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Journal American Rhododendron Society

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Dr. Glen Jamieson ars.editor@gmail.com


Volume 8, Number 4
October 1954

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Minutes of Meeting Portland Chapter the A.R.S.
September 16, 1954
Mrs. Ruth M. Hansen, Secretary

        The first fall meeting of the Portland chapter was called to order by President C. I. Sersanous in the auditorium of the Journal building, 8 P. M. New members and guests were introduced.
        The secretary made a short report on the fund-raising project for the proposed greenhouse. A plea was then made for more donations as we have a long ways to go before reaching the $5,300 mark, which is the estimated cost of the structure.
        The speaker of the evening was then introduced, Dr. Joseph Rock, one of the foremost living plant hunters in the world today. Dr. Rock began his talk by using a pointer and tracing, on a large map of China, the various routes he traveled over to gain access into the vast territory of Indo China and Upper Burma. During this travelogue he told many interesting stories about the native inhabitants of each little kingdom, some were very amusing, others positively gruesome in aspect.
        He first crossed the Mekong River, then followed it up to the Black River where all the tea consumed by the Tibetans grows wild on bushes 10' to 20' in height; on up the Black River to the Red River where he saw the first rhododendron, rubiginosum. Farther up were various Primulas, R. fastigiatum, and R. neriiflorum.
        Lichiang, the place where Robert Forrest lived for 6 years was nationalized in 1723. The Snow River, southern most snow river of China drops 1000 feet in 28 miles. The trail is 5000 feet above the river and is one of the wonders of the world as it goes through country duplicating Yellowstone National Park but there are no geysers. There are a great many rhododendrons in the area and headquarters were made at the foot of the Lichiang range in the Mull Kingdom. This whole area is rich in plants, most of mountains are of limestone indicating that all were under the sea at one time. There are no Chinese in this area, all tribes are Tibetans.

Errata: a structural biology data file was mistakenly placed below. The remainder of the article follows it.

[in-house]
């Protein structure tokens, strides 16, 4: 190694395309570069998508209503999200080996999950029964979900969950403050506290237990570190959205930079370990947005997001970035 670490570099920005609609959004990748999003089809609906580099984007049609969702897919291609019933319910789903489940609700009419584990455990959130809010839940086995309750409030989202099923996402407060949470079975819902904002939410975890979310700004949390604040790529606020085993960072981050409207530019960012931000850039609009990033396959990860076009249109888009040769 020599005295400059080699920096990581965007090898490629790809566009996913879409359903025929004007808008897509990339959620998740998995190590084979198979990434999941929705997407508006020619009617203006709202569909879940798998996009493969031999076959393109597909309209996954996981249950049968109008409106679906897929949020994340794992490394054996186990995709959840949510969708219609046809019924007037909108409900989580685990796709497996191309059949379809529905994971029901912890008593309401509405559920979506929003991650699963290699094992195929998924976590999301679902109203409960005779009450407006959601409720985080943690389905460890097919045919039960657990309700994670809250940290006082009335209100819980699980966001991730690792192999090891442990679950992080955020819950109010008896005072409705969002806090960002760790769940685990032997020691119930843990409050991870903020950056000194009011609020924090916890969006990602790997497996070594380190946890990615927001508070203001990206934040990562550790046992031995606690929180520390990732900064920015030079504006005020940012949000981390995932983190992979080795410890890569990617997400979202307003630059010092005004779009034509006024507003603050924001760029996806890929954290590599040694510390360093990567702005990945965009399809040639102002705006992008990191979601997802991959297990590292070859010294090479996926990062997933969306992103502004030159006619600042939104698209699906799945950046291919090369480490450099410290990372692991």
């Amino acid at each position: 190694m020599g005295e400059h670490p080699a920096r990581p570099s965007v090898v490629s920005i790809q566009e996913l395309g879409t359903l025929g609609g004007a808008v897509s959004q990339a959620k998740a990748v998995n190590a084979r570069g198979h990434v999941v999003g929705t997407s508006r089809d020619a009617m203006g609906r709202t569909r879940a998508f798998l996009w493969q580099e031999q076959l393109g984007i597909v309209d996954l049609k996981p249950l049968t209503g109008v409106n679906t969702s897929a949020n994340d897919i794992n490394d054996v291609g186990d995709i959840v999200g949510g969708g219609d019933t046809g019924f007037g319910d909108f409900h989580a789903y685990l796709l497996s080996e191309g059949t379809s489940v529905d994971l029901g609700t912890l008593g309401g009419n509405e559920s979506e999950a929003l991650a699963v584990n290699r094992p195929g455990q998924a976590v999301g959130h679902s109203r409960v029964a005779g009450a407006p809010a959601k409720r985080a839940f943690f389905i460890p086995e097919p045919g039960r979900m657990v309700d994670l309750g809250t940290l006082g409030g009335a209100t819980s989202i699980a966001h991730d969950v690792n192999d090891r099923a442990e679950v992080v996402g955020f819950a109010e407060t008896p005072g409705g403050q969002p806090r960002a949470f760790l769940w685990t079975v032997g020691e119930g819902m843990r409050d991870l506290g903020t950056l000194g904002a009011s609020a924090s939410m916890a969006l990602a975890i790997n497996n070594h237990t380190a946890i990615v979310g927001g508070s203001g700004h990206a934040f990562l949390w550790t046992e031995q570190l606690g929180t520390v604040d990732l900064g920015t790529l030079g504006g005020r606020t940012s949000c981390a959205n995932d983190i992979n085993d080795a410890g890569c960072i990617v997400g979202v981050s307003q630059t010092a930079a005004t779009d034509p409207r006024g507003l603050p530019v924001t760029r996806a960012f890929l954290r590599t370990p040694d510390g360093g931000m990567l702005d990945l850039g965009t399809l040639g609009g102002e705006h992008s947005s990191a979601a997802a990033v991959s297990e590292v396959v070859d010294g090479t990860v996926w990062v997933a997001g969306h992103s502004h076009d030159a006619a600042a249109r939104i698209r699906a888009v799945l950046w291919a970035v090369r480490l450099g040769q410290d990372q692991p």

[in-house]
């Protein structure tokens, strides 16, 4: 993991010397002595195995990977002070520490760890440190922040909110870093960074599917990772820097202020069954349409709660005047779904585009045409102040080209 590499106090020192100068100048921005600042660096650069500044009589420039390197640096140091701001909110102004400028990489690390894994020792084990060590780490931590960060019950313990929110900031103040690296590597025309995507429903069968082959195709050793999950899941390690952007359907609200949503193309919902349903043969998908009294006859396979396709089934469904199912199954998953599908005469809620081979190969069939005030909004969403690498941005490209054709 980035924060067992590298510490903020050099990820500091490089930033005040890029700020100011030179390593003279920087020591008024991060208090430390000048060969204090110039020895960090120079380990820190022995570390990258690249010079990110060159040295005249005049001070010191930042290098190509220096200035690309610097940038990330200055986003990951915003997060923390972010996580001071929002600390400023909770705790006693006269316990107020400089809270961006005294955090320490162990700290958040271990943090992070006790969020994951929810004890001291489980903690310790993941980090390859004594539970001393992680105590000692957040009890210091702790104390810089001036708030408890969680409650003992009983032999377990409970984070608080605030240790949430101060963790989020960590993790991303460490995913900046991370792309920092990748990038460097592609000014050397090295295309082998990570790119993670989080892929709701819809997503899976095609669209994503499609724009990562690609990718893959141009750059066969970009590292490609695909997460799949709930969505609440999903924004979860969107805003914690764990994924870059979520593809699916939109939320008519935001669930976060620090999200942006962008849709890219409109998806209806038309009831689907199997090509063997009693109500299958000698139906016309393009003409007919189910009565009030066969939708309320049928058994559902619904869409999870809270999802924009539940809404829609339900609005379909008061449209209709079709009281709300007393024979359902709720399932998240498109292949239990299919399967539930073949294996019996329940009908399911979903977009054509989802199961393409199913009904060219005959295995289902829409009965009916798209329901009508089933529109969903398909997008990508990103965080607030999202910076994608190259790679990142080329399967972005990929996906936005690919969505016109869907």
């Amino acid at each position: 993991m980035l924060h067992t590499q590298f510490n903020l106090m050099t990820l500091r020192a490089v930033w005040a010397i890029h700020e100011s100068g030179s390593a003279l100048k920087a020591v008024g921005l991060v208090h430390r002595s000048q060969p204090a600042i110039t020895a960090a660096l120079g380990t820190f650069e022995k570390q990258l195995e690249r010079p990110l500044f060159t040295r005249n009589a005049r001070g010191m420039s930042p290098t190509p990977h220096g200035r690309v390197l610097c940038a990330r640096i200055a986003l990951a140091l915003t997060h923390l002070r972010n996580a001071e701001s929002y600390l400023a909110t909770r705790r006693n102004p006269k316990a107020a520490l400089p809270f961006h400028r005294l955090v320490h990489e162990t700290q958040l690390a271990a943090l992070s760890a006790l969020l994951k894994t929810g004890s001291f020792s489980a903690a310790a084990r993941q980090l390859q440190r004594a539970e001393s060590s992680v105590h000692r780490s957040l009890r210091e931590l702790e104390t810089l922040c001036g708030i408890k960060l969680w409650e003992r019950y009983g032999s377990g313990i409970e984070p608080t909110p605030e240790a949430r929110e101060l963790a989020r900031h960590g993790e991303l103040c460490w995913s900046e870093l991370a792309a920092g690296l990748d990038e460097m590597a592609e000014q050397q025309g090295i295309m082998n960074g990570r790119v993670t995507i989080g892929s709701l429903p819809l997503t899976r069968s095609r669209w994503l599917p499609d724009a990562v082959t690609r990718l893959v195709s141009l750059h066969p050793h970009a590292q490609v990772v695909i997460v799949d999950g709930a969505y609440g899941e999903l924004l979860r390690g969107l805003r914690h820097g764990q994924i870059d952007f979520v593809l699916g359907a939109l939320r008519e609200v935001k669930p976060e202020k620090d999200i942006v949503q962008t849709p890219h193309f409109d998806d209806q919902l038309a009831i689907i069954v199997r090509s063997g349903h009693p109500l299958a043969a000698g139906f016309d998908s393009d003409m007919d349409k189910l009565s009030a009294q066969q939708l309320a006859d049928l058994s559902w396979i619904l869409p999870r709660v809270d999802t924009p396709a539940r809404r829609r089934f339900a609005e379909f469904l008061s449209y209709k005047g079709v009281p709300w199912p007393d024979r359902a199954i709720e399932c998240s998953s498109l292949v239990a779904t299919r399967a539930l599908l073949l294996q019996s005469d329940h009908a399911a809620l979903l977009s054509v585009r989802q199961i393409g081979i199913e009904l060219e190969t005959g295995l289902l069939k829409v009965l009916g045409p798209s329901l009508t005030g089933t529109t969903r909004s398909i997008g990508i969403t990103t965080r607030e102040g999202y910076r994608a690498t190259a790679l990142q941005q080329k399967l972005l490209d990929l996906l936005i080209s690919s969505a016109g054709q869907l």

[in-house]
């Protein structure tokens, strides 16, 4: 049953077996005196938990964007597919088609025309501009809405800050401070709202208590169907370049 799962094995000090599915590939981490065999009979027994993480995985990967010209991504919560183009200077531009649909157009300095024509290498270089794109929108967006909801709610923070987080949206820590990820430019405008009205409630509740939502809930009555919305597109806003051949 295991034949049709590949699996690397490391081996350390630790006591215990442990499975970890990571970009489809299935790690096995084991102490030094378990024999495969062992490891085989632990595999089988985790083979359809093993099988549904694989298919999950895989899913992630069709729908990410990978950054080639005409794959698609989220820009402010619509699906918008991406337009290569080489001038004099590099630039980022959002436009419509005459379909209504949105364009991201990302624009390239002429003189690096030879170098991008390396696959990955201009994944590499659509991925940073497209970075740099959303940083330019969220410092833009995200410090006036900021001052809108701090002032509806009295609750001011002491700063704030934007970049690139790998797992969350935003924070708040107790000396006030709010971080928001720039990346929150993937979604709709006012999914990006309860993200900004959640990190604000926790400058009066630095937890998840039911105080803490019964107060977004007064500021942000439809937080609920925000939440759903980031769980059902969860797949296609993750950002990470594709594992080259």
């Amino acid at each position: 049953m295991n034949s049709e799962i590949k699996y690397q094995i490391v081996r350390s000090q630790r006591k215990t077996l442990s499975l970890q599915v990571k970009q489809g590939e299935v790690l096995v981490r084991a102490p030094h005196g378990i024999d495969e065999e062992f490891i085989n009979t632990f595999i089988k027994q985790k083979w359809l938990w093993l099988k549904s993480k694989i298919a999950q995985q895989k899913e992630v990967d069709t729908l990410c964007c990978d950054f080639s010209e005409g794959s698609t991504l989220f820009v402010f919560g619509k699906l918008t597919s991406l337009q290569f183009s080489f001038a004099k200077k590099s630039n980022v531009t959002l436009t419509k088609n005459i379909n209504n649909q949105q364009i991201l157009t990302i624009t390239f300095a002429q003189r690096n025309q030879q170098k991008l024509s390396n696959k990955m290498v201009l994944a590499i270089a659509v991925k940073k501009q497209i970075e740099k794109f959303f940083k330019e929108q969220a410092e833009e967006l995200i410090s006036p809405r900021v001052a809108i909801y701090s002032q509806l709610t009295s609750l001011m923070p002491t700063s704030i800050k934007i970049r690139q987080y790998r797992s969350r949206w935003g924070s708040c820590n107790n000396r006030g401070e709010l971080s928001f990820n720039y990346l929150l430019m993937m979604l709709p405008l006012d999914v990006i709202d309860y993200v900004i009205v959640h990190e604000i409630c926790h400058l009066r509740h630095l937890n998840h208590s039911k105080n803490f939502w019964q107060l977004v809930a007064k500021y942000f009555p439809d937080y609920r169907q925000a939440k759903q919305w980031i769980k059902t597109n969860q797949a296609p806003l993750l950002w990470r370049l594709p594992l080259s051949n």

Quoting from an old Chinese proverb that one picture is worth 10,000 words, Dr. Rock proceeded to show slides of this vast area, in which rare alpine flowers were seen, stately snow-blanketed mountains, sheer gorges dropping abruptly five to six thousand feet, and also the human element showing their barbaric treatment of prisoners. Following the slides we were treated to two reels of moving pictures taken 26 years ago, one showing a crossing of the Yangtze, a hair-raising experience and the other, dances performed by monks in their barbaric masks to propitiate their gods.
        Meeting adjourned.


Volume 8, Number 4
October 1954

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